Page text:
Horror movies use every trick in the book to get butts into seats, including one that’s almost unique to the genre: focusing on something people are afraid of and making it the “monster” of the movie. That something could be anything from redheads to clowns, but one common thread across the decades has been targeting new technologies as something to fear.
The latest horror film to do so is the not-so-scarily titled Friend Request, which explores the dangers of unfriending someone on social media for snobbish reasons. Facebook’s End User Agreement clearly states that doing so will result in being targeted by a demonic presence intent on lowering your friend count to zero, thus embarrassing you in front of all the friends you once had, and the film apparently dramatizes it for those of you who don’t read the fine print. While social media is the “advance” we’re being warned about here, past technological creations have seen equally compelling cautionary tales.
If we’re talking about movies showcasing the dangers of technology — and we are — then we have to start with a well-meaning scientist named Frankenstein. Not even appreciated for his pro-life stance, they called him mad back in 1931 when he attempted to reanimate dead flesh with the assistance of his assistant, Fritz, and the harnessed power of lightning.
The idea that electricity could bring the dead to life has been endlessly riffed upon ever since, with slight tweaks along the way. Squirm (1976) saw downed electrical lines draw carnivorous earthworms up to the surface with grisly results. Pulse (1988) goes the supernatural route as a throbbing evil travels over power lines to wreak havoc from one house to the next. And who can forget Wes Craven’s Shocker (1989), about a murderer whose execution in the electric chair transforms him into a malicious electrical current? Now try to imagine what would have happened had he been put to death in a wicker chair.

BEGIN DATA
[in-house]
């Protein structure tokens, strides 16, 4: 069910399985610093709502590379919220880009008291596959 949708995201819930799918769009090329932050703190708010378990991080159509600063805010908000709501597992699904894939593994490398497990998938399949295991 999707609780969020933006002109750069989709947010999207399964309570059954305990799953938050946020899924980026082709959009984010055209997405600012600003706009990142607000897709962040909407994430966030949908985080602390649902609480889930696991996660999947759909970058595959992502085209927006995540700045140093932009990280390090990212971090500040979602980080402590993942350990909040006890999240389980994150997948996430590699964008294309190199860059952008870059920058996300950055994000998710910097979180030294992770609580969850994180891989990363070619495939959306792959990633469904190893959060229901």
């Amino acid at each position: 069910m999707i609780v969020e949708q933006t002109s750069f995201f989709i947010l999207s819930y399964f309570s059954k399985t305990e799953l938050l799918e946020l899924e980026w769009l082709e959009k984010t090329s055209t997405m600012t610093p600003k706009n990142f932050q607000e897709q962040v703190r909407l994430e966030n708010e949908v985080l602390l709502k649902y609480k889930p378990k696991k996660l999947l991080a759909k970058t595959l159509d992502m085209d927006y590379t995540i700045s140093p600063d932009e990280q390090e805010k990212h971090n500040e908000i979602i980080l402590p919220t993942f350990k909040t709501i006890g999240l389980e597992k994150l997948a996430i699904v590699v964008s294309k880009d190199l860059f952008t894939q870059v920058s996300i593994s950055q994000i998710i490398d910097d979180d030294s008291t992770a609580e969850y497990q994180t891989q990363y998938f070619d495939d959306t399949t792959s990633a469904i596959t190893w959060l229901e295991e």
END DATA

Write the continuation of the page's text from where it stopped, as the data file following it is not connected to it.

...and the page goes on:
The dropping of two atomic bombs on Japan to end World War II had profound effects on the nation as a whole, but one of the only positive ones was the creation of 1954’s Godzilla as a way to fictionalize the horrors of an atomic reality. The giant, bipedal reptile was birthed through atomic testing and is still going strong decades and dozens of films later. He’s shifted over the years from monster to monstrous protector and back again, but the constant through most of it has been his awakening due to mankind’s continued testing of bigger, deadlier bombs. Later years would see a shift toward more radiation-heavy horrors and the creation of its own sub-genre in “post-apocalyptic” films, but The Day the Earth Caught Fire (1961) is one of the few to again place direct blame on atomic bomb testing for the horrors that follow. Here the blasts knock the Earth off its axis, which moves the planet closer to the sun while upending the weather, tides, and surface temperature.